Expected goals are having a moment right now. The stat most associated with advancedHayes.jpg stats in football has recently gotten think-pieces from outlets like The Guardian, The Telegraph, Goal.com, and Fan-Sided . Football stats writer Mike Goodman said today on twitter, “I’m so happy that xG is getting increased exposure that I’m gonna grit my teeth and grin through all the re-litigation of its underpinnings.” More people now at least are aware of xG and have an idea what the stat measures than ever before. With each new “mainstream media” (shudders) piece on expected goals, we start to have the same arguments and discussions about the metric that were had years ago.

While the fight over xG’s importance may be starting all over again in places, if you dive deeper into so called “analytics twitter” you will find great pieces discussing efforts to improve the metric. Marek and Nils articles I linked there are the type of work that made me interesting in stats in football in the first place. Furthermore, those pieces are what drove me to want to track these stats for Scottish football when I could not find any publicly available.

With that being said, Christian Wulff and I have been working on improving expected goals in Scotland. The wonderful people at Stratagem have given us more data than we

Moussa Dembele; xG Monster

could have imagined to help accomplish this. Before Stratagem, I was reliant on pulling shot “location” information from the BBC live-tracker of SPFL matches, simply because there was no other public data available. The “Beeb” xG model served it purpose well, giving us a surprisingly decent look expected goals in Scotland when it did not exist before. However, we can now do better.

Seeing honest-to-goodness x an y coordinates for shots (AND passing locations?!) in the data Stratagem sent Christian and I was a coming to god moment. No longer would be be reliant on terms of “center of the box” from the BBC. In addition to using actual x and y coordinates and shot types, we also now had such information as how many defenders were in between the shooter and the goal and how much defensive pressure the shooter was under when shooting.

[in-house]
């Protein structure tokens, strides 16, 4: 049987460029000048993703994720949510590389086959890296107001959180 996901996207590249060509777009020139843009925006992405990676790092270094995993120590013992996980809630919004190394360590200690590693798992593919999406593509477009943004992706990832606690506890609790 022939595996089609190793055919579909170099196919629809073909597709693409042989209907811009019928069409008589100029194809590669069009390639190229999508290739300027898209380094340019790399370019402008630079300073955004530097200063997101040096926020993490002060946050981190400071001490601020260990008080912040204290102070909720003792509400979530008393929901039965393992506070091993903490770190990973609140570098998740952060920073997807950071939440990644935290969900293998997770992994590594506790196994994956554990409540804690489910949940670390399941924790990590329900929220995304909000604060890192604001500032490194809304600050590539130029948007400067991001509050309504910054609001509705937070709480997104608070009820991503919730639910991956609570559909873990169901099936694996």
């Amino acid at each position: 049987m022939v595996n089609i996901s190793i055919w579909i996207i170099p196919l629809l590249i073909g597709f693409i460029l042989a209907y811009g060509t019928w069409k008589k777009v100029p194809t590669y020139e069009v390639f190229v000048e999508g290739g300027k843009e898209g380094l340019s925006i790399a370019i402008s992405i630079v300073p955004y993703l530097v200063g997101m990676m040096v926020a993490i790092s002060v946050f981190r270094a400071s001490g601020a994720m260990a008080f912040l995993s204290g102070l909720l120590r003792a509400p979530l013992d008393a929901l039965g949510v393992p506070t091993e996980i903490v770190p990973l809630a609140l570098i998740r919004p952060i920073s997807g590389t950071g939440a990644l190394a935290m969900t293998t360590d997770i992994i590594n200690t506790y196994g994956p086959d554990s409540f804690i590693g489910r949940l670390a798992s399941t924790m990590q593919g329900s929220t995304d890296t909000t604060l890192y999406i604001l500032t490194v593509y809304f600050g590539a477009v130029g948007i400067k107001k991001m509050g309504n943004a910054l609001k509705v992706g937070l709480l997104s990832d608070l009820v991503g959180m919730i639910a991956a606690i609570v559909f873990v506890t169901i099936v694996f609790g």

With this additional info, Christian and I set out to improve our xG model for the SPFL. Common criticisms of xG is that is does not take defenders and defensive pressure into account, so this new Stratagem data would allow us to address this. Good in theory, right? Well, believe it or not, you run in to a sample size issue when you become more granular and only have a season’s worth of data. Trying to get enough shots to come up with a decent xG model for Scotland where 2 defenders were in between the shooter at 37 x, 44 y on the pitch proved to be a challenge. Luckily, the SPFL is not the only league Stratagem has data for.

Sheet 1-3

While it seems to be a recent trend to try and asses how your Gran would do in the SPFL, most would agree that the level of play in Scotland is below leagues such as the EPL, Bundesliga, and La Liga. No shame in that, it is just reality. However, there are plenty of leagues in Europe and around the world that most would agree are at a similar level to Scotland. Leagues such as Eliteserien in Norway, the Swiss Super League, and others. In total, we had 11 leagues worth of data (Turkish, Swiss, Swedish, Greek, Bundesliga 2, Dutch, Austria, Australia, the English Championship, Norwegian, and Scottish league data to be specific) that gave us over 400,000 shots. With data from what I have dubbed the “League of Average Leagues”, we now can use these defensive metrics from Strata and create small zones on the pitch where shots take place to calculate xG values (though thanks to Nils and Marek’s articles I mentioned above, we are now thinking about how to implement their ideas for our model!).

Heat Map

With these figures calculated based on location and defensive pressure, we can develop a heat map similar to above of the probability of scoring a goal. Going from light green, as the least likely to score, to dark red, as the most likely to score, we can see where a team should be trying to take shots from in order to score. The “danger zone” concept is shown well here, with red filling the 8 yard box and the darkest red in between the frame of the goal. Compare that to the green in the sides of the pitch or outside the box. Clearly you are more likely to score in the red areas than the green (I’m looking at you, Fassai El Bahktouri).


With this new model, Christian (on his new stats and tactics vertical from the 90 Minute Cynic, xCynic) and I are also planning on doing some new things and changing some graphs and maps we have done previously. We have made some improvements to our xG game maps, xG and xA player maps, and some new team graphs that we hope will help further understanding both advanced stats in football and Scottish football as a whole.

This article was written with the aid of StrataData, which is property of Stratagem Technologies. StrataData powers the StrataBet Sports Trading Platform, in addition to StrataBet Premium Recommendations.

2 thoughts on “Using Data from Leagues Around Europe to Improve xG for the SPFL

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